Seasickness

Travel
Because praying to the porcelain goddess is no way to spend a vacation.
Healthy Living
How to decode what the voices in our head are really trying to tell us.
Comedy
I've never been much of a meditator. Thoughts flash too fast and furious on a wide range of equally irrelevant subjects. My nails are worn to nubs from picking and biting. But, at age 51, I've finally experienced the power and beauty of lack of thought.
Wellness
Thirty years of extensive travel have left me with a wealth of wonderful memories, and a wealth of medical "experiences" and near crises. This is not an exhaustive list of medical tips, but a personal one.
Environment
The world ocean is a sick sea. The symptoms are no longer deniable; the evidence mounts daily in nauseating waves of reported spills and leaks, dying reefs, depleted fisheries, and vast areas so oxygen-deprived that nothing lives. I keep looking for the good news.
Post 50
Neither my nails nor scissors worked this time, so I called my husband, Mighty Marc, who continues to be a fine example of virile manhood. At 79, he still cuts his own meat and chews with his own teeth. If anyone could do it, he could.
Travel
We are on a bus, which is carrying us to a port, where we will load up a ship. Nothing unusual about that. Nothing strange, except for our fat wool hats, our puffy penguin-y parkas, our knee-high insulated boots. Nothing weird but where we are: Punta Arenas at the southernmost tip of Chile. And where we are going: to the isolated, ice-walled bottom of the world.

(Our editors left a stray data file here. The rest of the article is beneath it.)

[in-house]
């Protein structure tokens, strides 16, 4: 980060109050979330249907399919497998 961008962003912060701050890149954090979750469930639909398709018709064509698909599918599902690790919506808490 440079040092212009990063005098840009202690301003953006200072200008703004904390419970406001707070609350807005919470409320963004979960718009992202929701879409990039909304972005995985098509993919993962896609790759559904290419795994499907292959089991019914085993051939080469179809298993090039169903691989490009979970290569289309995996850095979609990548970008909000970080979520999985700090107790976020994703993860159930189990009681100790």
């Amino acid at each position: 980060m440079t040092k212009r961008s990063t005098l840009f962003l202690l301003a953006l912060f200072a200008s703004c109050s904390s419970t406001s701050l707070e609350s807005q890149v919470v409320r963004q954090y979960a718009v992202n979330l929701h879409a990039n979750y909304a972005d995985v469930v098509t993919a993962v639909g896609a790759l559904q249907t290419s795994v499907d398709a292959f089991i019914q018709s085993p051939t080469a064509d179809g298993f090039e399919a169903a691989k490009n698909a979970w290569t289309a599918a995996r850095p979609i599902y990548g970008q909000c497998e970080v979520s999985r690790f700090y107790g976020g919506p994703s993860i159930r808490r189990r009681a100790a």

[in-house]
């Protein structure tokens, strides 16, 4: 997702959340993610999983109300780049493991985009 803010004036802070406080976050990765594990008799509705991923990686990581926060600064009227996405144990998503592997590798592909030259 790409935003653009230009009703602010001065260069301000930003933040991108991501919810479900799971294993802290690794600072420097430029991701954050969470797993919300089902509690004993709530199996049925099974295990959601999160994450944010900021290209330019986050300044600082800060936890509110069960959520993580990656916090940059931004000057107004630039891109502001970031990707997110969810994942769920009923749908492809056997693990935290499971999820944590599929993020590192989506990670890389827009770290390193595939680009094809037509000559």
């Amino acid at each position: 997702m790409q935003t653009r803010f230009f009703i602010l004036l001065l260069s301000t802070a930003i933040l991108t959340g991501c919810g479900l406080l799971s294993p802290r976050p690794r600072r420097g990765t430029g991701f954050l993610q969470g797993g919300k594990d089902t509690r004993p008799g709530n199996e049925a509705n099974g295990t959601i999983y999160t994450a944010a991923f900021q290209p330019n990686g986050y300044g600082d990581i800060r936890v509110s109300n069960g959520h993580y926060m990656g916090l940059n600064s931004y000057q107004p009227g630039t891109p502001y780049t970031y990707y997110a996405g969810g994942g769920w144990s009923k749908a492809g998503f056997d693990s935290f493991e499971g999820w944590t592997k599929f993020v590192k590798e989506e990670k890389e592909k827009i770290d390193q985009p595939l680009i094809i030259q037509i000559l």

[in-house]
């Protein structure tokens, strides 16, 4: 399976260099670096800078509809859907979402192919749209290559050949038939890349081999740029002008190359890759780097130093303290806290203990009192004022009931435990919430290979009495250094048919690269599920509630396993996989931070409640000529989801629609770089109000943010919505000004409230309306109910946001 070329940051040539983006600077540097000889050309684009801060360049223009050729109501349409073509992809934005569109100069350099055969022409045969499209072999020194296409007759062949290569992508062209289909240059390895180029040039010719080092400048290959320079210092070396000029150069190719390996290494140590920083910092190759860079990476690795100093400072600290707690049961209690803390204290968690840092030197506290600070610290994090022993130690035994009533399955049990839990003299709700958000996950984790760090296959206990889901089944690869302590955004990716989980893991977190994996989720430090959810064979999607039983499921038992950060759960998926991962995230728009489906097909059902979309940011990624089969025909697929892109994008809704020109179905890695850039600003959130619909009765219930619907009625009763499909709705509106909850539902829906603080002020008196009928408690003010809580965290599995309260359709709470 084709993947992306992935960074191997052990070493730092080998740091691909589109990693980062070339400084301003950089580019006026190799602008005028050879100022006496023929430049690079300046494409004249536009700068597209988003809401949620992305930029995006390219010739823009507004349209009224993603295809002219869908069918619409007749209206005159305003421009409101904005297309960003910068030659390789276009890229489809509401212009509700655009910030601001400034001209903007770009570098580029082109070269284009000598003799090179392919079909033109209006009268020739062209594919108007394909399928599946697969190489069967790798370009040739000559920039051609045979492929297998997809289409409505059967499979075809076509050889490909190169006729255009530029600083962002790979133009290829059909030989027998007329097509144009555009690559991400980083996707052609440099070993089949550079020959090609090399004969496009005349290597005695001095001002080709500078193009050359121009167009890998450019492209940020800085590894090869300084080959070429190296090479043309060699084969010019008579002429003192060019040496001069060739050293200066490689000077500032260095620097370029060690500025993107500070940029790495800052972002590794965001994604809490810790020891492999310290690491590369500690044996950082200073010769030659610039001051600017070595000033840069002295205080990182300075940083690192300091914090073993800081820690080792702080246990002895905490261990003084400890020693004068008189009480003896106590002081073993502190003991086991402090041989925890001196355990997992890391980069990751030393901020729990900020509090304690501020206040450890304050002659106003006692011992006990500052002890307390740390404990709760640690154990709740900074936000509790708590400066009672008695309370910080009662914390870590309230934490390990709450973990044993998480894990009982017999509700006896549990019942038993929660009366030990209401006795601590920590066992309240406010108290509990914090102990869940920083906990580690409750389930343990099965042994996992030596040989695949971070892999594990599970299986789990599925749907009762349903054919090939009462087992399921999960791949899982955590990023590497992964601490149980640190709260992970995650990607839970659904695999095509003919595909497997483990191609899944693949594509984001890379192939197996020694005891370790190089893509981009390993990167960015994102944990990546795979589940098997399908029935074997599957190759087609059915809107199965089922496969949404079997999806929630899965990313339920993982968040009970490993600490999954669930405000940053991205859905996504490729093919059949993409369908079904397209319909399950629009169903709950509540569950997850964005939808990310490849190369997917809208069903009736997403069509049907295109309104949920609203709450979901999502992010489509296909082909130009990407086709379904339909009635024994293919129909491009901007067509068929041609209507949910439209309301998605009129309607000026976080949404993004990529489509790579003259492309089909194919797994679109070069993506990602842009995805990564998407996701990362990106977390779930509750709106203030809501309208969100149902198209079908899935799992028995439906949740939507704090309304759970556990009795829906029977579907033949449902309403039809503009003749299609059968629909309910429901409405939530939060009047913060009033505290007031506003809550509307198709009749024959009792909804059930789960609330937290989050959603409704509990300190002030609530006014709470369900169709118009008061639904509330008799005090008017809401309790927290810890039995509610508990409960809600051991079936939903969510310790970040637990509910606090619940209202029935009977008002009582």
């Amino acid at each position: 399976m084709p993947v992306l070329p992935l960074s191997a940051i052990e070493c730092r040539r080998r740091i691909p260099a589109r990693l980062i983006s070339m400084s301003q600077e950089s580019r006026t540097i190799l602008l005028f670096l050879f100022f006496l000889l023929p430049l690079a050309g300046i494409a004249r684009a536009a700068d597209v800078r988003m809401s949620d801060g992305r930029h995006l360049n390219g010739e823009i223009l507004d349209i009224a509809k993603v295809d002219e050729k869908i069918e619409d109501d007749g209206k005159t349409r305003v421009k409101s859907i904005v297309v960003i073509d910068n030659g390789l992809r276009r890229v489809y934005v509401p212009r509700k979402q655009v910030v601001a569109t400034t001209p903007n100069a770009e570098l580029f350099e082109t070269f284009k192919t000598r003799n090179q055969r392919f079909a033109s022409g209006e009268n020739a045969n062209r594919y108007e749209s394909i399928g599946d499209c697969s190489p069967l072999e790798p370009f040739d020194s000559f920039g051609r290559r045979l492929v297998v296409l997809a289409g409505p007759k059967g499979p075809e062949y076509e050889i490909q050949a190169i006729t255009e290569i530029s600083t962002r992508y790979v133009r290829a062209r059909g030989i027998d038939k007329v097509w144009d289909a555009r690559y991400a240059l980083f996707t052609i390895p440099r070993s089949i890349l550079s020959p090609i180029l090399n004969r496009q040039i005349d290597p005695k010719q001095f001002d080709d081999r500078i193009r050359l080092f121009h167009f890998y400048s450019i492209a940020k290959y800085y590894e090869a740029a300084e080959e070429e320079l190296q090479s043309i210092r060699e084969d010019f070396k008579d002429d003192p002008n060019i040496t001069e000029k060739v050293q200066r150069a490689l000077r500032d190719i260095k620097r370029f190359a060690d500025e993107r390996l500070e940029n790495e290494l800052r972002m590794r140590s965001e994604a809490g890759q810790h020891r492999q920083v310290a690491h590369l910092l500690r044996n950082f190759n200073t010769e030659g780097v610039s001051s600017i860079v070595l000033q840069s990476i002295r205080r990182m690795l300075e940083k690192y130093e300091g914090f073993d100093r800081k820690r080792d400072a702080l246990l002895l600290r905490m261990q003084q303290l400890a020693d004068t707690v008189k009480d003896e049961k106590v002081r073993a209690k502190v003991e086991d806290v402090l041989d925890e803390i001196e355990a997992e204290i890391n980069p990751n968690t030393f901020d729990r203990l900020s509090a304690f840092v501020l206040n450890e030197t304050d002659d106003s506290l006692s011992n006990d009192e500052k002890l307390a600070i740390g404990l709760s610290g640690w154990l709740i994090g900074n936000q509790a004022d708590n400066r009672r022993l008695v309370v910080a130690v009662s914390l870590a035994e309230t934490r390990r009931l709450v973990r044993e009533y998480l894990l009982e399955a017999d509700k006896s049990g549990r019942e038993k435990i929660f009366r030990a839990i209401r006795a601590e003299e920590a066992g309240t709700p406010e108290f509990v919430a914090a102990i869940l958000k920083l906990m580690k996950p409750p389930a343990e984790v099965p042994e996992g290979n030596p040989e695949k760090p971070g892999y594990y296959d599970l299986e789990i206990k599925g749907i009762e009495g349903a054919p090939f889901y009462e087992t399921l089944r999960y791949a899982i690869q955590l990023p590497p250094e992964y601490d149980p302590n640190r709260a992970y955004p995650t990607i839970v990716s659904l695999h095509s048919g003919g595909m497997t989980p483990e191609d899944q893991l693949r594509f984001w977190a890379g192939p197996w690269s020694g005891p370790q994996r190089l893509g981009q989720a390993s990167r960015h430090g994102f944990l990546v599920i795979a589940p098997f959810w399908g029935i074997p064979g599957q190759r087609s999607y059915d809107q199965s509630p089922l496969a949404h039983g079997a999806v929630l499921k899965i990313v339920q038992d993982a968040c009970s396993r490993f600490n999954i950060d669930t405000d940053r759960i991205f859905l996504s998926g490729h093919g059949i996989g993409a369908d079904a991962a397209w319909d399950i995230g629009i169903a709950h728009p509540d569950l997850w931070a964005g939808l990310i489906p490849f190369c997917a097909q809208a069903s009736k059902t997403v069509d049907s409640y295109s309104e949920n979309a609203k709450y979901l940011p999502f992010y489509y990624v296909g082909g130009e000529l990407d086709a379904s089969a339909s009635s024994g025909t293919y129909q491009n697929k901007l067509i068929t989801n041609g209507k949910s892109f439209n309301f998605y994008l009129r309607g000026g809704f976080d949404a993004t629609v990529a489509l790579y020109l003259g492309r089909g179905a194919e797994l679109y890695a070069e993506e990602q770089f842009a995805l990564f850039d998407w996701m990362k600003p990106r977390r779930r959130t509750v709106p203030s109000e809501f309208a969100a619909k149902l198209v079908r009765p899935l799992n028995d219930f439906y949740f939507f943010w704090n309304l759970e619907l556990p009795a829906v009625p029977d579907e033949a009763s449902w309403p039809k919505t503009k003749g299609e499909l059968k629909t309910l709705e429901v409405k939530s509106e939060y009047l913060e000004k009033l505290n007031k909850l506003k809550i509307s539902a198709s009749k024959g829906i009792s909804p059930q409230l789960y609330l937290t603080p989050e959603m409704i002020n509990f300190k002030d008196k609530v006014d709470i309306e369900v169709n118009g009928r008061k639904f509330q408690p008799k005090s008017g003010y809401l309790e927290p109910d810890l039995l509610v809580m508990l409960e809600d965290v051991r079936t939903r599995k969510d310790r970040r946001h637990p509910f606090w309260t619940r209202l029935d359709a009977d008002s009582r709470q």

Environment
Every human need for the future -- fresh water, food, energy, medicine, security, and psychological renewal -- is dependent on a healthy, sustainable world ocean. The ocean is our cure. Why would we destroy it?
Travel
Getting seasick on a cruise can easily ruin your vacation. Whether you're a first-time cruiser or a seasoned one, it's important to know what you can do to ensure that rough seas don't banish you to your cabin. Here's what to pack (and do) before you set sail.
Wellness
"Seasickness is mostly mind over matter," said Capt. Joe, adding that he used to get sick as a boy when he went on fishing trips with his father and uncles. "You grow out of it."